But these forms of social power have become unbalanced. Our hierarchies are crumbling, partly through failure, partly through loss of public trust, and partly because we have all just become less deferential; and we are losing, through complex factors, our habit of doing things together. As a result, individualism is overburdened. In our culture we are simply asking the poor, solitary, isolated individual to do things which are beyond his or her power.
Real social change can only come when all three forms of social power work together, and this requires wide ranging renewal. Our hierarchies need to regain their authority, and in doing so they must respond to public demands for honesty, accountability, and transparency. Our habits of doing things together—which are an enduring aspect of our species being—need to be reinforced, and we need to be far more realistic about the limits of our individualism.
Olivia Laing, writing in a recent Granta about the artist David Wojnarowicz, recalls an earlier public health crisis:
Between 1981 and 1996 when combination therapy became available, over 80 000 people died of Aids in New York City, most of them gay men, in conditions of the most horrifying ignorance and fear. Patients were left to die on gurneys in hospital corridors. Nurses refused to treat them, funeral parlours to bury their bodies. Politicians blocked funding, while public figures called for those with Aids to be tattooed with their infectious status and quarantined on islands.
She also recalls how the gay community refused to be silent. How it came together. How, in the East Village, David Wojnarowicz, along with the artists Keith Haring, Zoe Leonard, and Gregg Bordowitz, joined the group ACT UP, which, mining the same vein perhaps, stands for Aids Coalition to Unleash Power. ACT UP “protested the Catholic Church’s stand against safe sex education in New York public schools and used sit-ins to force pharmaceutical companies to make medication affordable and to open clinical trials to drug addicts and women.”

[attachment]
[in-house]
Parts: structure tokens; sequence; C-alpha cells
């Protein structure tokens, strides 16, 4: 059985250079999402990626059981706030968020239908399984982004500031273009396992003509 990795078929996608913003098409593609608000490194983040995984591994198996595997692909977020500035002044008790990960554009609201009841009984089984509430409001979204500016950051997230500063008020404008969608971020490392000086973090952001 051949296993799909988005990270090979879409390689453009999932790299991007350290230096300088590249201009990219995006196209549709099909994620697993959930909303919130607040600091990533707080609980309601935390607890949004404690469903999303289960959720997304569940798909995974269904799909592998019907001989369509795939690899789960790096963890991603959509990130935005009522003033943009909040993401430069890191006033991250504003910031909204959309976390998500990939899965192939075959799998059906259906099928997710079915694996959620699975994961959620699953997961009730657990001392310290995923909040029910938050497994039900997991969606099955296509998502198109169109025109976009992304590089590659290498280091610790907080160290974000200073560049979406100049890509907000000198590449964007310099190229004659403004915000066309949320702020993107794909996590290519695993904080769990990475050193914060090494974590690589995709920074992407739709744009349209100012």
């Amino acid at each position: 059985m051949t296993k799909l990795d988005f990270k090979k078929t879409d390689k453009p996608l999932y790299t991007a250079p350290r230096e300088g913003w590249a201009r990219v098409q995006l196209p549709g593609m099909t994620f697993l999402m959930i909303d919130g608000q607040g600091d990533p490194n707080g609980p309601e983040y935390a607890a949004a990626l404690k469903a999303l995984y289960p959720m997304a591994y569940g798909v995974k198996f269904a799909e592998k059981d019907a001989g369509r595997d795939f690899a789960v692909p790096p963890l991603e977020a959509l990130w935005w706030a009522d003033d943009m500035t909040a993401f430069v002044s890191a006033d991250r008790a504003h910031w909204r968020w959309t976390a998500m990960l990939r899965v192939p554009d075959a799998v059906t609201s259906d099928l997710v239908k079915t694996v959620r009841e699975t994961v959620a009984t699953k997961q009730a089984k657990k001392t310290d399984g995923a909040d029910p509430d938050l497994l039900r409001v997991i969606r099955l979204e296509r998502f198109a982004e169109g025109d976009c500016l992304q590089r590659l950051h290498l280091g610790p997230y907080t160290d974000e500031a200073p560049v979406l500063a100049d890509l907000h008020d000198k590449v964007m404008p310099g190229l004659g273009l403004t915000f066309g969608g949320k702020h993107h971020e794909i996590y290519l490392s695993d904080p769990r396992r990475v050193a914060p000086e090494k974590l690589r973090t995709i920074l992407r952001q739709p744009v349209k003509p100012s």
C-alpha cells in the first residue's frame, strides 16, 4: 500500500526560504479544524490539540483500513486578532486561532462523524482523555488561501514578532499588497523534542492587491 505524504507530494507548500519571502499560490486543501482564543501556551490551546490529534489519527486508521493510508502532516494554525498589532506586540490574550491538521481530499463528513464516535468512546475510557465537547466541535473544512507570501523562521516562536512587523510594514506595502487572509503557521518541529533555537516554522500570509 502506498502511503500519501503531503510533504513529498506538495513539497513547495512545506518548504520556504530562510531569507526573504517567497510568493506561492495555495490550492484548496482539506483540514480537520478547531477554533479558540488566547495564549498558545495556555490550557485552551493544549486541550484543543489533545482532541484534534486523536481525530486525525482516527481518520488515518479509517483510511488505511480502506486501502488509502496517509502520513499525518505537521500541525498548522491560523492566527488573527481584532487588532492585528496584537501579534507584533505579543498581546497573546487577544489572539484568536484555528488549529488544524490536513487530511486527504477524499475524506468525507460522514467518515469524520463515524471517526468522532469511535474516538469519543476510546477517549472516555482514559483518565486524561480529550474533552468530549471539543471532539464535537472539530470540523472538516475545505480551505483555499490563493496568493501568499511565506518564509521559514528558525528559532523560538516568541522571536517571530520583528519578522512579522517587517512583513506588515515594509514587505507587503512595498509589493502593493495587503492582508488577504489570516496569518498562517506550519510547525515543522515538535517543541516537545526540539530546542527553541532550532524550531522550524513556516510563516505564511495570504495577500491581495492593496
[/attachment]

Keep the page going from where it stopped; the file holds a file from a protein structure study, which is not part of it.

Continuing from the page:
Real change in public health will involve the exercise of all three forms of social power. We need our politicians and our health experts to make the best of current expertise available to us, but we also need them to be honest about the limits of their knowledge. We need to change our consuming environments—tax and nudge can help—but we also need to be clear that individual choices matter, and that means taking responsibility. But critically it also involves renewing our ability to work together. Where hierarchical authority is in crisis, where individualism is overburdened, we need to find our way back to trusting each other just enough to work together to tackle the threats to our wellbeing.
Julian Sheather is ethics manager, BMA. The views he expresses in his blog posts are entirely his own.